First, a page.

Advance Praise for Dangerous Goods

 

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“Sean Hill is a fastidious thinker. His poetry takes the facts and figures of history and weaves all of us into its fabric. His imagination soars like a long-winged ancient bird. We ride on his back on every page looking out over the territory of his mind, a tenacious wise flight, worth the wind.”

—Nikky Finney, author of Head Off & Split

 

“‘Dangerous Goods’ is a warning sign posted on vehicles of transport, and the varieties of transport contemplated in this large-hearted book encompass a world of dangers. Imported flora and fauna assume the status of invasive species; transatlantic crossings poison the lives of a people enslaved and poison the souls of those who enslave them. What tempers the darkness in these marvelous poems is an equally capacious construction of ‘goods’: the ties of love and longing, the elegant modulations of season and place, above all the flexible cadences and recuperations of poetry. Sean Hill has written a book to be grateful for.”

—Linda Gregerson, author of The Selvage

 

“Measuring the ‘distance between desires’ and the fear and possibilities of displacement, Sean Hill’s brilliant new book will make your heart skip ‘like those flat stones that kiss the skin / of the pond and fly off again.’ Where Hill’s first book was an evocation of his Georgia homeplace, Dangerous Goods travels widely and well, from nineteenth-century Liberia to present day Minnesota, from ‘Blacks on Boats’ to postcards written to nostalgia and regret. Channeling Richard Hugo and Jay Wright, Hill’s poignant, pointed poetry is a divining rod, knowing well that the dark is ‘an ocean for us all.’”

—Kevin Young, author of Book of Hours

 

“Hill’s new collection represents the full range of exilic engagement, the omnivorous curiosity of a restless traveler with no set home to return to this side of memory. The speakers in these poems roam vast spaces, ‘everything excised’ but the past.”

—G. C. Waldrep, author of Archicembalo

 

 

Reviews of Dangerous Goods

“A book of poetry by one of Alaska’s most unsung literary heroes, the book is not out until 2014, but an advance copy secures Hill’s place as a major talent in American poetry.”

—Joan Naviyuk Kane, author of Hyperboreal, in the Juneau Empire

Rebecca Hazelwood wrote a post on “Spring 1986,” one of the poems from Dangerous Goods, on her blog Structure and Style.

Wesley Rothman wrote a review of Dangerous Goods for The Rumpus.

more to come

 

Advance Praise for Blood Ties & Brown Liquor

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“Steadily confident, smart, and surprising.”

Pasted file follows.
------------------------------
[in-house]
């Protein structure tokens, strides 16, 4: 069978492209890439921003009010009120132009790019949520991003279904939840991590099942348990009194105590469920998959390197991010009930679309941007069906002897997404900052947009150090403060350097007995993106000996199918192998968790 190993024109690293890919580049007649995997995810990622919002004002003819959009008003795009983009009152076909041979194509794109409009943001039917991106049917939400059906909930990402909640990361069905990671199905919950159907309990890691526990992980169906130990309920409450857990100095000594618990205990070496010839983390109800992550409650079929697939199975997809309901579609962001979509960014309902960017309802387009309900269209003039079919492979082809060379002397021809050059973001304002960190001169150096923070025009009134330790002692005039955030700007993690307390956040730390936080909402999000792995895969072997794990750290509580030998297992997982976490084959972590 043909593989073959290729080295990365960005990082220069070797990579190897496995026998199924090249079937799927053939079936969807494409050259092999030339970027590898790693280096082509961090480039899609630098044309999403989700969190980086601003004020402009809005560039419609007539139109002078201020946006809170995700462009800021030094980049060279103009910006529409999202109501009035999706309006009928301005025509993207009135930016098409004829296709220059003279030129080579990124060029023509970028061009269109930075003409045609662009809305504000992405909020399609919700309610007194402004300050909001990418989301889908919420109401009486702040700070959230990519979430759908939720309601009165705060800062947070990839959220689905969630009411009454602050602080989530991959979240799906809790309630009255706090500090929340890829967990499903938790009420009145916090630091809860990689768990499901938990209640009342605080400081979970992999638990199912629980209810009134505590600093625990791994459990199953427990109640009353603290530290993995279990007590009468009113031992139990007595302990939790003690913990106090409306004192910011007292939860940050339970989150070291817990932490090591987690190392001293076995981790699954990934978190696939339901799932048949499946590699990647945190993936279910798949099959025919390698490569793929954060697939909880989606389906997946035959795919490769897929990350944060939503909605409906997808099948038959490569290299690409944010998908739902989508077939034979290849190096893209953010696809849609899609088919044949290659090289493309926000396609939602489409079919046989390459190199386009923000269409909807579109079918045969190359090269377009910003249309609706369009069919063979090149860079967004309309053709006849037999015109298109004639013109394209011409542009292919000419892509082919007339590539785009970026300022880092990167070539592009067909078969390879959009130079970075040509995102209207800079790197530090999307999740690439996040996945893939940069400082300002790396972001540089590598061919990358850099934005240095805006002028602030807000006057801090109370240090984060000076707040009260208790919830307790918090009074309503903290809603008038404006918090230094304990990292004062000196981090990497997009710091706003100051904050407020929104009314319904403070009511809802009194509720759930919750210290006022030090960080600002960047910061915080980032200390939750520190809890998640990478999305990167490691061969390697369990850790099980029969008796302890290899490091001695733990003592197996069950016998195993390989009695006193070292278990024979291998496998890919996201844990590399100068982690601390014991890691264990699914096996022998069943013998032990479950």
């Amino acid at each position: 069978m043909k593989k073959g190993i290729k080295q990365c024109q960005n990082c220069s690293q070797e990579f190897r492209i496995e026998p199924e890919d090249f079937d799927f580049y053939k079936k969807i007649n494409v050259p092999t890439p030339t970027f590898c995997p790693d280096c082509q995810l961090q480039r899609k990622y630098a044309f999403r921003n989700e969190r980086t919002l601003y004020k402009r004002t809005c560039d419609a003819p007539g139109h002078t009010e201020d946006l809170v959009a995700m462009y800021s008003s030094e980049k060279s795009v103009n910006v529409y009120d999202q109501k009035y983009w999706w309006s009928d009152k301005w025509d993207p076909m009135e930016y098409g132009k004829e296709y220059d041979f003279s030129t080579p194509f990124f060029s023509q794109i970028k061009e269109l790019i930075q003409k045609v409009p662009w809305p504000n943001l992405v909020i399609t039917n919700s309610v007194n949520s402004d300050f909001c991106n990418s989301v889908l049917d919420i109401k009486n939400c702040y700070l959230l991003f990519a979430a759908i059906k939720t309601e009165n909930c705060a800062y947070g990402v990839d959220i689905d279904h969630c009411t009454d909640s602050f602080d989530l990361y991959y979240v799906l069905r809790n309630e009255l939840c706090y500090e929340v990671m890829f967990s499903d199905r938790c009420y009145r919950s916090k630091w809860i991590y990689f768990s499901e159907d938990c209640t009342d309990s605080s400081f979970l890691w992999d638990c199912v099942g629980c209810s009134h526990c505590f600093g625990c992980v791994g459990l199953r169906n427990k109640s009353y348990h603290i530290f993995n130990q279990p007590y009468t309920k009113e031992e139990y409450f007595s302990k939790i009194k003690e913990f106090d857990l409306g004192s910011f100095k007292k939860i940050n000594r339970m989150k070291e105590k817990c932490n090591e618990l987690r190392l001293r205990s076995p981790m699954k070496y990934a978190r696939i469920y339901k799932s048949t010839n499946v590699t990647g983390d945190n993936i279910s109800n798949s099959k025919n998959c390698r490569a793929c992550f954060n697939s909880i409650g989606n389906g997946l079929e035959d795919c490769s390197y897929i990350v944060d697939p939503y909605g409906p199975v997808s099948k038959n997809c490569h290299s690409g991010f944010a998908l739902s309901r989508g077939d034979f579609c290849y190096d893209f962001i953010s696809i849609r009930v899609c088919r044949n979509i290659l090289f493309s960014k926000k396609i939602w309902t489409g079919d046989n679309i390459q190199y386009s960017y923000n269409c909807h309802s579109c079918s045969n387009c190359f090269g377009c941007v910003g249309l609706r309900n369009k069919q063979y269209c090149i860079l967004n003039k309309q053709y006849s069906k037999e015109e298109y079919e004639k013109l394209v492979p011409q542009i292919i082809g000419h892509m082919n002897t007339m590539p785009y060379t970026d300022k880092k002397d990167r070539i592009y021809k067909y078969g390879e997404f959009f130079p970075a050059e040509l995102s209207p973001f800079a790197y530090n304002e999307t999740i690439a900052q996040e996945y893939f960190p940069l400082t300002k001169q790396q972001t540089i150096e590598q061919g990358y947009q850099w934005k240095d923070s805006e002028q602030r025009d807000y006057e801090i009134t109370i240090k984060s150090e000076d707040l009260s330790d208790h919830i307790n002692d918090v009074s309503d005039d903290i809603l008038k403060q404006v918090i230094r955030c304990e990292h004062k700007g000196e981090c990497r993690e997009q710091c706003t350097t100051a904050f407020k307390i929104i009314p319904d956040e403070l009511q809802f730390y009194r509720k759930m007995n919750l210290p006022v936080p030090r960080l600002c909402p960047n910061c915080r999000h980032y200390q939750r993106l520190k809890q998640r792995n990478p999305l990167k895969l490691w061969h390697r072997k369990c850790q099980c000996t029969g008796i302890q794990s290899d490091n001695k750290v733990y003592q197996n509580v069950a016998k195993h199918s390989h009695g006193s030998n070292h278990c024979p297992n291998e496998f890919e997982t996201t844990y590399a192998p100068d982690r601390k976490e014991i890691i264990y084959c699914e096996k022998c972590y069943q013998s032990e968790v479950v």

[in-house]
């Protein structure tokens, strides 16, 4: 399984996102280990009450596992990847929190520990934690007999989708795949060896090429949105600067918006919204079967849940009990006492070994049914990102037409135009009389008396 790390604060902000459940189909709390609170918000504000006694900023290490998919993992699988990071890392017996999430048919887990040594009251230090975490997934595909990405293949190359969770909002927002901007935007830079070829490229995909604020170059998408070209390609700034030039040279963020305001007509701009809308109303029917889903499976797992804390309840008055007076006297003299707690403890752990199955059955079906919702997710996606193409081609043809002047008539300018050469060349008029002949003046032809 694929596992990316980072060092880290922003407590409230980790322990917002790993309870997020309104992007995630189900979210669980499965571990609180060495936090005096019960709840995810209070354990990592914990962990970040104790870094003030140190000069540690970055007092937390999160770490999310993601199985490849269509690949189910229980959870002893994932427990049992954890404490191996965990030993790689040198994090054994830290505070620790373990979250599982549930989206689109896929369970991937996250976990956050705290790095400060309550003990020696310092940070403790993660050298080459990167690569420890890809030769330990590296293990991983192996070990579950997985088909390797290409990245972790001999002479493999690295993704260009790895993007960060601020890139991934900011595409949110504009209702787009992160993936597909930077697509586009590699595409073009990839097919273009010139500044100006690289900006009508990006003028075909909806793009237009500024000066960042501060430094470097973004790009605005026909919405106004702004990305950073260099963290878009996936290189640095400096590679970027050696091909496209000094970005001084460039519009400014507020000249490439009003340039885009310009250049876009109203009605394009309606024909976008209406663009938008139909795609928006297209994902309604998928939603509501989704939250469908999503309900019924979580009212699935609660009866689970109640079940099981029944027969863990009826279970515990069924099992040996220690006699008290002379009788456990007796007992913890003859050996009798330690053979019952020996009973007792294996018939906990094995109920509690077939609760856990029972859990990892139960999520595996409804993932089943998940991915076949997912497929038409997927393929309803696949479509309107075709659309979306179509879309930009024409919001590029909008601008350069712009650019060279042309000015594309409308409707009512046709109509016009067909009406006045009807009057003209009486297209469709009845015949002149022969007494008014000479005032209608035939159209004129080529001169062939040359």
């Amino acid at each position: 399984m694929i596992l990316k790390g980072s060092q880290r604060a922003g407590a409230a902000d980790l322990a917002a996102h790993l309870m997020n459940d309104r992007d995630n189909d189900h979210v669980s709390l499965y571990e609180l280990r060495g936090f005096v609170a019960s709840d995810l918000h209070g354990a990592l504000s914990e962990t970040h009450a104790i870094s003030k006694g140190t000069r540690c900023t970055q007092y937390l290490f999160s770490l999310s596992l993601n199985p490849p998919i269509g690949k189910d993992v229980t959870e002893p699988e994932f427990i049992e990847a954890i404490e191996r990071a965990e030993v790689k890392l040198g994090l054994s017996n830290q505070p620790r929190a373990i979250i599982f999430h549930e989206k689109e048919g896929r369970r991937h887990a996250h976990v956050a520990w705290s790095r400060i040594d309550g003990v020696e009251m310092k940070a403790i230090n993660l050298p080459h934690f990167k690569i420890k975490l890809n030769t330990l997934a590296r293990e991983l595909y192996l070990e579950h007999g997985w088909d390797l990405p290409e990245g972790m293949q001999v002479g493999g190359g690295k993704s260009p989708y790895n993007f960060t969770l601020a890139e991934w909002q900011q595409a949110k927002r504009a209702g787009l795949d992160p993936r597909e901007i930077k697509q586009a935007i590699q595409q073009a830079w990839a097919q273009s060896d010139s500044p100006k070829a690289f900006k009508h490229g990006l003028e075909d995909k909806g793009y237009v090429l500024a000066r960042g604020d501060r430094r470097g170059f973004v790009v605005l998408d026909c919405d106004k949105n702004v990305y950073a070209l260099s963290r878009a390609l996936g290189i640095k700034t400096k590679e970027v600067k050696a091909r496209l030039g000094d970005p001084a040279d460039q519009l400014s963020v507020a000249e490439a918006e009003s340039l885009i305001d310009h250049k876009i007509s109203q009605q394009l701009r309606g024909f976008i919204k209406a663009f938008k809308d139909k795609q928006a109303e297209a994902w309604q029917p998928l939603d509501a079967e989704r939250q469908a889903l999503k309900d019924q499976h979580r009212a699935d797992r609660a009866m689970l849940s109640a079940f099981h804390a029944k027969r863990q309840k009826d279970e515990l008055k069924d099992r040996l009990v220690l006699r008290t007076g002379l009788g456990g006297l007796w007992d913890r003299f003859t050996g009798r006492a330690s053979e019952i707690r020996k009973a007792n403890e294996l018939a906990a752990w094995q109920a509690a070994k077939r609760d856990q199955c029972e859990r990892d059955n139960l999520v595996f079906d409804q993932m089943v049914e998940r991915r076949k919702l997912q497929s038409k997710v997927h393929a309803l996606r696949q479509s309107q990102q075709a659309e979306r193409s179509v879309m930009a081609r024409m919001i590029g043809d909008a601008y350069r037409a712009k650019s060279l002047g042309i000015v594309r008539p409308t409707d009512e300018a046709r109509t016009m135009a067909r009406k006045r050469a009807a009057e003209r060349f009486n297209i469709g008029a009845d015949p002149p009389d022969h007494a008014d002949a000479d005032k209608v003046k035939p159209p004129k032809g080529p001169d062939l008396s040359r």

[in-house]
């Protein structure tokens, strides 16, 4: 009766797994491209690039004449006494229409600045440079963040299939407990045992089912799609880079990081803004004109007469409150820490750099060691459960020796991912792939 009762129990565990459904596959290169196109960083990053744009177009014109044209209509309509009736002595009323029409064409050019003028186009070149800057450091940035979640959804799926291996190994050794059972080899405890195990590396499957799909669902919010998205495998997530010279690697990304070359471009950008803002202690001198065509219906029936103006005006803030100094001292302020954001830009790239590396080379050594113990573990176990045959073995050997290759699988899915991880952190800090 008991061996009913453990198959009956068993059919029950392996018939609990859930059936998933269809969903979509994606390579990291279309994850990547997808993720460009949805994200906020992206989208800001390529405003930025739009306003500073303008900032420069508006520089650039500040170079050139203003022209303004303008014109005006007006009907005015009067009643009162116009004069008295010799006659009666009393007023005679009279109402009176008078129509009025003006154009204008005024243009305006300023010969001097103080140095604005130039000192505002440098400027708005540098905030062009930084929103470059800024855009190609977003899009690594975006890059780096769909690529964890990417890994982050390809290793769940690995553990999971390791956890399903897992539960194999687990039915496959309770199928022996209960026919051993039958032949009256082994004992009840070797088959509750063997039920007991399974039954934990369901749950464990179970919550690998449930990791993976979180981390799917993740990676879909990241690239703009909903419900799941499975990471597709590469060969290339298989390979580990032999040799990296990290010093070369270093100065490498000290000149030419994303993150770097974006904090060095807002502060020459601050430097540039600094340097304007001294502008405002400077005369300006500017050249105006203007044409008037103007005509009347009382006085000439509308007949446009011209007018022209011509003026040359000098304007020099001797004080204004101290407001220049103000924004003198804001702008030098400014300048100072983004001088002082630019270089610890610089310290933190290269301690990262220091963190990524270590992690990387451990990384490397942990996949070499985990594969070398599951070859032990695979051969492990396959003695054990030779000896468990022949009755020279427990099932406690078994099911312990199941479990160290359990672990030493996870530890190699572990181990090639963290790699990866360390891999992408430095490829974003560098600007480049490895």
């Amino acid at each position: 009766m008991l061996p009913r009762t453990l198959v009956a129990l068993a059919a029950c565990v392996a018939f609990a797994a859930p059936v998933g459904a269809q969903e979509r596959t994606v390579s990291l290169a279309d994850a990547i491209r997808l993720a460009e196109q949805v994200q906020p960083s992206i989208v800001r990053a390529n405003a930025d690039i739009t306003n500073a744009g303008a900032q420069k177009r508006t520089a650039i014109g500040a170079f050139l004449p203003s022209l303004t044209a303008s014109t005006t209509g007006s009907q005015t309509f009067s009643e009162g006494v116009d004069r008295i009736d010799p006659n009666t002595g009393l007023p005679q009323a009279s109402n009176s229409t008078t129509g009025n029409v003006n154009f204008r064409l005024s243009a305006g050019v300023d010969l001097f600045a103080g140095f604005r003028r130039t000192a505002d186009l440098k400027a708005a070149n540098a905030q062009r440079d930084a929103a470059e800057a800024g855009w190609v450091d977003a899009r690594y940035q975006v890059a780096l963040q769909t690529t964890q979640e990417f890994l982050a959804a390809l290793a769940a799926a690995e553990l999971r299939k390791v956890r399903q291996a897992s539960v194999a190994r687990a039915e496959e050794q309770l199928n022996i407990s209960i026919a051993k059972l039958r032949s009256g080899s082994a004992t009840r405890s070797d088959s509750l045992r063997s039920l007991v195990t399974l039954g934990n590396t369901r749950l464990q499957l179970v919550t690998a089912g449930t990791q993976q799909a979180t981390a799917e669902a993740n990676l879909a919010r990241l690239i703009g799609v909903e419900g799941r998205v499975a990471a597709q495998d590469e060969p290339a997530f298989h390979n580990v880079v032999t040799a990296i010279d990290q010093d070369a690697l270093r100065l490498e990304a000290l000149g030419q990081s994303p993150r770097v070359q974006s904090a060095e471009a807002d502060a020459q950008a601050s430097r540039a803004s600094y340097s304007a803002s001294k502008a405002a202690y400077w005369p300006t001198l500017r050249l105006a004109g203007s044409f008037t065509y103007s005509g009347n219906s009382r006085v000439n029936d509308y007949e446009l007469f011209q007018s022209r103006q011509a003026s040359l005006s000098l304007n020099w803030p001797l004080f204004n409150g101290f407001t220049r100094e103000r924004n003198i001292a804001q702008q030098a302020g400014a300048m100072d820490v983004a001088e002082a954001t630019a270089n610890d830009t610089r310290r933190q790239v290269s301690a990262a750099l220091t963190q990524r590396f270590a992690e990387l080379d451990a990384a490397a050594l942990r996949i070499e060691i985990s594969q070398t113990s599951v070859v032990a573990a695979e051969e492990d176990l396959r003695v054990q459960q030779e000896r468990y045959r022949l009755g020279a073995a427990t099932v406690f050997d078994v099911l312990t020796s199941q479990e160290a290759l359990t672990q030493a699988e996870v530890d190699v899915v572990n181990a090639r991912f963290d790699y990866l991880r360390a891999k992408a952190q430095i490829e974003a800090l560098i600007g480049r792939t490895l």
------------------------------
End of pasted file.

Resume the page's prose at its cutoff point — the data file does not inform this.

—Carl Phillips, author of Riding Westward

 

“A deeply moving fictive exploration—an excavation!—of the world that shaped Sean Hill. Silas Wright is his personal entryway to the historical past, and these fully realized lyrics are the forms of his poetic truth.”

—Edward Hirsch, author of Poet’s Choice

 

“Sean Hill’s songs are native to his town. Formally various, richly textured, they voice unwritten history with an acute sense of the deep sound of a place, the stream of blood and talk that courses through this writer’s living hands.”

—Mark Doty, author of Fire to Fire: New & Selected Poems

 

“Langston Hughes, Gwendolyn Brooks, Elizabeth Bishop: these are among the select few whose first books signaled a new vision of form and vernacular, an everyday elegance. We can now add Sean Hill’s transcendent debut to that remarkable list. Blood Ties & Brown Liquor is the real thing—a book to believe in.”

—Kevin Young, author of For the Confederate Dead

 

Reviews of Blood Ties & Brown Liquor

Hill’s book gave me more hope for American poetry than any other book I read last year.
—Jason Koo, author of Man on Extremely Small Island, The Missouri Review

 

To use the poet’s words, these poems are snapshots “for portraiture and preservation.”…This ability to preserve while projecting is a valuable function of poetry. It makes Blood Ties & Brown Liquor an important book, one of lasting significance.
—Bruce Alford, Alabama Writers’ Forum

 

Blood Ties & Brown Liquor is an innovative collection of bluesy, meditative poems that is certain to mark Hill’s emergence as a major new voice in American poetry.
—Amber Dermont, Atlanta Journal-Constitution

 

Sean Hill’s poetry debut marks the introduction of an authentic Southern voice that speaks for the African-American community and all native Southerners. Don’t be surprised if this Georgia-born poet’s eye for detail, his memorable imagery, and his talent for telling stories from the past earn him a place among the best poets of our time.
—Donny Seagraves, Athens Magazine

 

It is as if the reader has been sent a postcard, not just from Milledgeville, Georgia, but from another century and the poems are what is scribbled down (in the neatest handwriting) on the back, written by the relative with a knack for writing and storytelling.
—Missy McEwen, Immunization Against Invisibility

more to come